Struggling to hold on to the illusion of youth, Friedan wrote, we have denied the reality and evaded the new triumphs of growing older. We have seen age only as decline. In this powerful and very personal book, Betty Friedan charted her own voyage of discovery, and that of others, into a different kind of aging.
Friedan found ordinary men and women, moving into their fifties, sixties, seventies, discovering extraordinary new possibilities of intimacy and purpose. In their surprising experiences, Friedan first glimpsed, then embraced, the idea that one can grow and evolve throughout life in a style that dramatically mitigates the expectation of decline and opens the way to a further dimension of "personhood."
The Fountain of Age suggests new possibilities for every one of us, all founded on a solid body of startling but little-known scientific evidence. It demolishes those myths that have constrained us for too long and offers compelling alternatives for living one's age as a unique, exuberant time of life, on its own authentic terms.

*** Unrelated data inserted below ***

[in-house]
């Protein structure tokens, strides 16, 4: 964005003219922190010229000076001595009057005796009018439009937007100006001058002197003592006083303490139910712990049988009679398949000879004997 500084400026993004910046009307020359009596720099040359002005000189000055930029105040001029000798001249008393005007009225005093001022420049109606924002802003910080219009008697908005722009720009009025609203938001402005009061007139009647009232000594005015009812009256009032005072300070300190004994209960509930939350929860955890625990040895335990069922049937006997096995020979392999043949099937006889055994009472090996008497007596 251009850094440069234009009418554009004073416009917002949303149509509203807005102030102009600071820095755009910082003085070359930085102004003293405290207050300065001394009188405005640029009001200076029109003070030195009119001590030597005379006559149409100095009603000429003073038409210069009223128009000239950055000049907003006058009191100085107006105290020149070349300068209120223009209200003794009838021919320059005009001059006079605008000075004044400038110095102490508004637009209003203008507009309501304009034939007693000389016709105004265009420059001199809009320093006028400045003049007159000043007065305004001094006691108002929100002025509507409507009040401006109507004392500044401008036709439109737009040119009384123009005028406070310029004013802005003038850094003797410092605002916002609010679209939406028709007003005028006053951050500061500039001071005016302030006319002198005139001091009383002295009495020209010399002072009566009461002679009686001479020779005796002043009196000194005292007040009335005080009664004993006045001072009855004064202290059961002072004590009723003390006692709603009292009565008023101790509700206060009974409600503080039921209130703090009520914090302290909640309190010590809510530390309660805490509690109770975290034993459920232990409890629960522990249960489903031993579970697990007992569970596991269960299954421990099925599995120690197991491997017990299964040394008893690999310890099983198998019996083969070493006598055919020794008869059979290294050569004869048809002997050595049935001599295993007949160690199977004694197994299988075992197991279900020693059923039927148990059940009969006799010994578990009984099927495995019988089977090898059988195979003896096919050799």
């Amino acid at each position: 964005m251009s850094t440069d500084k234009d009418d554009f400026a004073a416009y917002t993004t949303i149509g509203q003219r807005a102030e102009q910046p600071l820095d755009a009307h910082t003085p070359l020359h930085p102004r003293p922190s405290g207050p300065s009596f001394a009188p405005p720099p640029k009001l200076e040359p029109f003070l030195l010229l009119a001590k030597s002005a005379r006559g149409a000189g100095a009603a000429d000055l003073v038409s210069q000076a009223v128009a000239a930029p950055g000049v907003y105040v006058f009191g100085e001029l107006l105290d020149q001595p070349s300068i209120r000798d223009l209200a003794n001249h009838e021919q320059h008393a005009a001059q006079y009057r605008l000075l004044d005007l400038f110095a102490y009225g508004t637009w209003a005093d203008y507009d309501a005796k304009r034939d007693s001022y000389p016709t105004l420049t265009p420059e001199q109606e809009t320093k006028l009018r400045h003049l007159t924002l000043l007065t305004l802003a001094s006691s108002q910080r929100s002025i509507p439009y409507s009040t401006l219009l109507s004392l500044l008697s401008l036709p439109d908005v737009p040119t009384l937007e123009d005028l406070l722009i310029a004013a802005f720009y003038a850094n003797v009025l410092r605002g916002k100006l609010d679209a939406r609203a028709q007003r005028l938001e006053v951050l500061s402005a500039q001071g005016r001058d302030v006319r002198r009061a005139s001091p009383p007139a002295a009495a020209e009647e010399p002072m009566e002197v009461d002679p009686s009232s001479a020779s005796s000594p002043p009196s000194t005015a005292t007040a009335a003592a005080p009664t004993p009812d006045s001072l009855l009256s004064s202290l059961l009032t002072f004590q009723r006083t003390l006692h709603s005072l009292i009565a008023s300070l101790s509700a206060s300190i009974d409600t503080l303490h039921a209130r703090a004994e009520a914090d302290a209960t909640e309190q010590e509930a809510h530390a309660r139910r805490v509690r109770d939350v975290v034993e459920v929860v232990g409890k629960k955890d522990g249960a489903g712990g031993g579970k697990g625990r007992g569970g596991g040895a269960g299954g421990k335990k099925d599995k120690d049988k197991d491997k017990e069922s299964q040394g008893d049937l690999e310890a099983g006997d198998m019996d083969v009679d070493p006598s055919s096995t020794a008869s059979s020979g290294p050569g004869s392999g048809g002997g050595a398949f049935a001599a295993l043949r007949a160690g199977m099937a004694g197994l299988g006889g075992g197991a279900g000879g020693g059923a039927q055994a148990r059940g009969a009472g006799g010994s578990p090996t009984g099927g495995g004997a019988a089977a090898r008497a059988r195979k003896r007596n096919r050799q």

A founder of NOW and a vanguard leader of the Women's Movement, Betty Friedan was the author of The Feminine Mystique, It Changed My Life, The Second Stage, Beyond Gender, and The Fountain of Age. She taught at Northwestern University, Yale, Temple, Harvard, and USC. She died in 2006.
"Important and inspiring.... Anyone troubled by fears of aging, of disease, of deteriorating faculties -- or anyone who is trapped in a futile denial of mortality -- will find solace in Friedan's monumental exposure of the 'mystique of aging,' and will perhaps share her sense of liberation in meeting the challenge of the 'third age.'...Encouraging as well as provocative, The Fountain of Age is a groundbreaking book to be read slowly and pondered deeply." -- Detroit News
"With her usual methodical research and forthright insights, author and feminist Betty Friedan brilliantly challenges the unspeakable.... Friedan dissects the clichés of senility and impairment to reveal a multitude of joys and options that actually exist in the continuum of life she calls the 'Third Age.'" -- Chicago Tribune